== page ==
THE NATIONAL WOMEN'S CHRISTIAN TEMPERANCE UNION of AUSTRALIA
The cover has an advertisement for the Woman's Christian Temperance Union of Victoria with a Colonial emblem of an assortment of mimosa, fern and two other plants, and the headquarter's address of 138 & 140 Flinders Street, Melbourne. It has the pink Victorian ½d and lilac 2d stamps, and is postmarked MELBOURNE/ 17 ( )/ MY 6/ 98. It is addressed to Worcester, Mass U.S.A. (Figure 1).
The Woman's Christian Temperance Union of Australasia (later renamed the National Women's Christian Temperance Union of Australia) was formed in May 1891 at a meeting held in Melbourne for the purpose of federating the existing Colonial Unions. This was probably the first interstate gathering of women's organisations held in Australia. The first branch of the Woman's Christian Temperance Union (WCTU) had been formed in Sydney in 1885.
Although the primary objective of the organisation is the prohibition of, &/or individual abstinence from alcohol, the Union has been involved in a broad range of social and political reform activities. It was particularly active in the campaign for women's suffrage in Australia from the 1880s, and the National Union included a Suffrage Department from its inception. The National Union functions as a coordinating body for the various State Unions, and sends representatives to international gatherings of the World's Women Christian Temperance Union.
The growth of the WCTU in Australia was influenced by visit of Mary Leavitt, the first world missionary of the American Union, who arrived in Australia in 1885 and set about forming local branches. During her visit, she formed branches in Queensland, N.S.W., South Australia and in Tasmania. Although not all thrived, the movement was reinvigorated by visits from the second world missionary, Jessie Ackerman, in 1889 and 1890s. Jessie Ackerman particularly ensured that women's suffrage was high on the agenda in the early activities of the Australian Union.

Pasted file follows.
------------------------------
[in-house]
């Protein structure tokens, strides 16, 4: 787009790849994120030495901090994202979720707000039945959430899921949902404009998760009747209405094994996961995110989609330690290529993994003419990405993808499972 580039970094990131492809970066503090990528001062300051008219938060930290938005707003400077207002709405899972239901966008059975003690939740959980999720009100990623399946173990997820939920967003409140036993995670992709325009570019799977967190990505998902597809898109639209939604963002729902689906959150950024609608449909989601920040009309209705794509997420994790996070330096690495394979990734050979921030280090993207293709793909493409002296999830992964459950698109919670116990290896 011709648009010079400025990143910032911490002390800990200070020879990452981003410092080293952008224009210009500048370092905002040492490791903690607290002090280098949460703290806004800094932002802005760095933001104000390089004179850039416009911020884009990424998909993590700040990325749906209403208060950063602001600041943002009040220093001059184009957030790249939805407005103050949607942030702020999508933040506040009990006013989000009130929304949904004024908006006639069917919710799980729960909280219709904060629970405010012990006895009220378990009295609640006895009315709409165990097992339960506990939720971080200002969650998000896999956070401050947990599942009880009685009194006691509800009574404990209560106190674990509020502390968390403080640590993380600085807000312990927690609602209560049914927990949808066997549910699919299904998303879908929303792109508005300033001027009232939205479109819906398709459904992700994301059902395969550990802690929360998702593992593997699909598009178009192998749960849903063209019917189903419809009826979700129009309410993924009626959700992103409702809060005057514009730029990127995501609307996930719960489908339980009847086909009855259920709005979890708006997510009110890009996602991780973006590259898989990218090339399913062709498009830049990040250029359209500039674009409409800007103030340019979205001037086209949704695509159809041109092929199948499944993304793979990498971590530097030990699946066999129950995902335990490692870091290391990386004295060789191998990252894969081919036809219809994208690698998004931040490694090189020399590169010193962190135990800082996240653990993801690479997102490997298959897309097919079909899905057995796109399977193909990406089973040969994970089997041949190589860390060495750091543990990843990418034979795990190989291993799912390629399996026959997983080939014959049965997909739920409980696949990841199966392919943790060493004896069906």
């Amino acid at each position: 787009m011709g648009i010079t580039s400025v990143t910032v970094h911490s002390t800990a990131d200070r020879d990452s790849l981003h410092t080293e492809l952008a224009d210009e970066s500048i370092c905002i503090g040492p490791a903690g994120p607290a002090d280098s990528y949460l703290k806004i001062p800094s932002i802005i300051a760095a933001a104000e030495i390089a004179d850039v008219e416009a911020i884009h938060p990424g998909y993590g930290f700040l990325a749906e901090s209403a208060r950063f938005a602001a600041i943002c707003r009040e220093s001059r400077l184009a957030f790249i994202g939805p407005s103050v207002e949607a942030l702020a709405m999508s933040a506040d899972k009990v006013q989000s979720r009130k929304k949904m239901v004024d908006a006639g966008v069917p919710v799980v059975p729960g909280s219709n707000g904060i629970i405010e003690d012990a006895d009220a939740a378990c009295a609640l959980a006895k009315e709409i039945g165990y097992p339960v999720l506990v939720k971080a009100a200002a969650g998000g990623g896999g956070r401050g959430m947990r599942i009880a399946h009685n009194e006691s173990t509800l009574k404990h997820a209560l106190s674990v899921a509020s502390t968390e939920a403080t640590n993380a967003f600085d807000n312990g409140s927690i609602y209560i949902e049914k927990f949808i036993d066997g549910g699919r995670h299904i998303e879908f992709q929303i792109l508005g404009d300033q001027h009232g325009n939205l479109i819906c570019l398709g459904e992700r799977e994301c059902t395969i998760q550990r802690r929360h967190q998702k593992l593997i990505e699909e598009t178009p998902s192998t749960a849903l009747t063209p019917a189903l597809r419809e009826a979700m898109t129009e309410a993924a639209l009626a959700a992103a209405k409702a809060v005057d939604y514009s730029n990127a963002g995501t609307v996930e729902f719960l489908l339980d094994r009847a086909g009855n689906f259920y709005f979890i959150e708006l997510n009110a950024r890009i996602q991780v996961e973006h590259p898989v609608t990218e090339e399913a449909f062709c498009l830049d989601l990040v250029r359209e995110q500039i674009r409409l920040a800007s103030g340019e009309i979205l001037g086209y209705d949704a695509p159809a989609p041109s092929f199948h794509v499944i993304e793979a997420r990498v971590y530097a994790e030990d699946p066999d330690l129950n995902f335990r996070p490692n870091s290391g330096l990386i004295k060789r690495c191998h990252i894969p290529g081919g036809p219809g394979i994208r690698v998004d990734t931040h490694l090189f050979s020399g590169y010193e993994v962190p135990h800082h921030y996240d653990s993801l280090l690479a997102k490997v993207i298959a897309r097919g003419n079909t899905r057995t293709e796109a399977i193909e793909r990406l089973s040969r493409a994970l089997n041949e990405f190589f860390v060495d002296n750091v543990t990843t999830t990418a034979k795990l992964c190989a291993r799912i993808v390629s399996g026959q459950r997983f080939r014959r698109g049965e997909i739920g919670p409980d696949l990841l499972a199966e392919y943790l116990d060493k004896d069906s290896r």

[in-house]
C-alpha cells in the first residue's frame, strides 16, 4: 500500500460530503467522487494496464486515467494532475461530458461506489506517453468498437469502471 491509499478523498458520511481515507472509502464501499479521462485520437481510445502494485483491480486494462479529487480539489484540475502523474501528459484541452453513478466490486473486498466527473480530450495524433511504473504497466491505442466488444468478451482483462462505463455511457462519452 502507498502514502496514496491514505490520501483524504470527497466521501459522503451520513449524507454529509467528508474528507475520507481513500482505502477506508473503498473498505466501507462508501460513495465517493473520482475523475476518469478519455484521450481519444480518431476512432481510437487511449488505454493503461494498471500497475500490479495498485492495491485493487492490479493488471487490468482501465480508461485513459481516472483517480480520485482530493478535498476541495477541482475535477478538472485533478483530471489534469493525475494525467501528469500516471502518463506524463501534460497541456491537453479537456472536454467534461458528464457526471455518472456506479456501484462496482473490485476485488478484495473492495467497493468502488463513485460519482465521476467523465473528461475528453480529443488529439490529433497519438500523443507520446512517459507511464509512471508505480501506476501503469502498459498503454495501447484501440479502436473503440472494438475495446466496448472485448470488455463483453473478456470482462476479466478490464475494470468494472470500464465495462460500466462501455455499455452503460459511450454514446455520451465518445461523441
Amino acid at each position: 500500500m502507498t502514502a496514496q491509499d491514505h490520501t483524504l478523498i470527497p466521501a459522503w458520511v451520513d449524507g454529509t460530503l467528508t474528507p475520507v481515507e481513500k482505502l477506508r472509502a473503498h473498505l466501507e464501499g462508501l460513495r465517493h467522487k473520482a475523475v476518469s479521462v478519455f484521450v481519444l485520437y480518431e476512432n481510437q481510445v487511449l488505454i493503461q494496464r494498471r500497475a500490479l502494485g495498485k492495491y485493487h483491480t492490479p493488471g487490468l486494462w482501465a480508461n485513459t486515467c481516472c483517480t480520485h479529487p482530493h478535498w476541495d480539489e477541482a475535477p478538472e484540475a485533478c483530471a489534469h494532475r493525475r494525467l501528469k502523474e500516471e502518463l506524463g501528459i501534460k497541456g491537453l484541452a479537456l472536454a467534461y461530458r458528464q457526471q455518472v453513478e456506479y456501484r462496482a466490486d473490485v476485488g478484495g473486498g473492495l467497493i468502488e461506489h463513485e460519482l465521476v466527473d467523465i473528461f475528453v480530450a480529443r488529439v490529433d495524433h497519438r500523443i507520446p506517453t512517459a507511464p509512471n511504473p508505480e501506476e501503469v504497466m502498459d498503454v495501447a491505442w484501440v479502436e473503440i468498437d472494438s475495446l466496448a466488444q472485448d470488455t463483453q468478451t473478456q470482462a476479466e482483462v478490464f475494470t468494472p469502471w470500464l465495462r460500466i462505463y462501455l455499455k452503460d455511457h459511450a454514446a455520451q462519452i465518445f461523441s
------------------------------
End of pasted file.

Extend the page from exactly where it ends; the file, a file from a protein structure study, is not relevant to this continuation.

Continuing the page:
Although a conservative organisation which promoted 'traditional' family values and roles for women, the Union was also a progressive force in many ways. Under its broader agenda of 'home protection' and the promotion of a healthy lifestyle, and in its belief that the dangers of alcohol could not be tackled in isolation, the WCTU pursued a wide-ranging reform agenda mostly relating to the welfare of women and children. The Union became a major supporter of the campaign for women's suffrage in Australia as it was believed that power at the ballot box was the only way to achieve their goals. It was also an early advocate of equal pay.
By 1900, the Constitution of the National Union clearly outlined how these issues were intertwined for the Union: 'We believe in total abstinence for the individual, prohibition for the state and nation, equal standard of purity for men and women, equal wages for equal work without regard to sex, the ballot in the hands of women, arbitration between nations ... [the] Holy Bible as our standard faith.' The Union encouraged women to take on an active role in public life. WCTU members generally were middle and lower middle class women, many from non-conformist churches, usually respectable married women with children. While at its most influential in the years up to WWI, the movement continues today.
Acknowledgment: This paper excerpted from: http://womenaustralia.info/biogs/AWE0993b.htm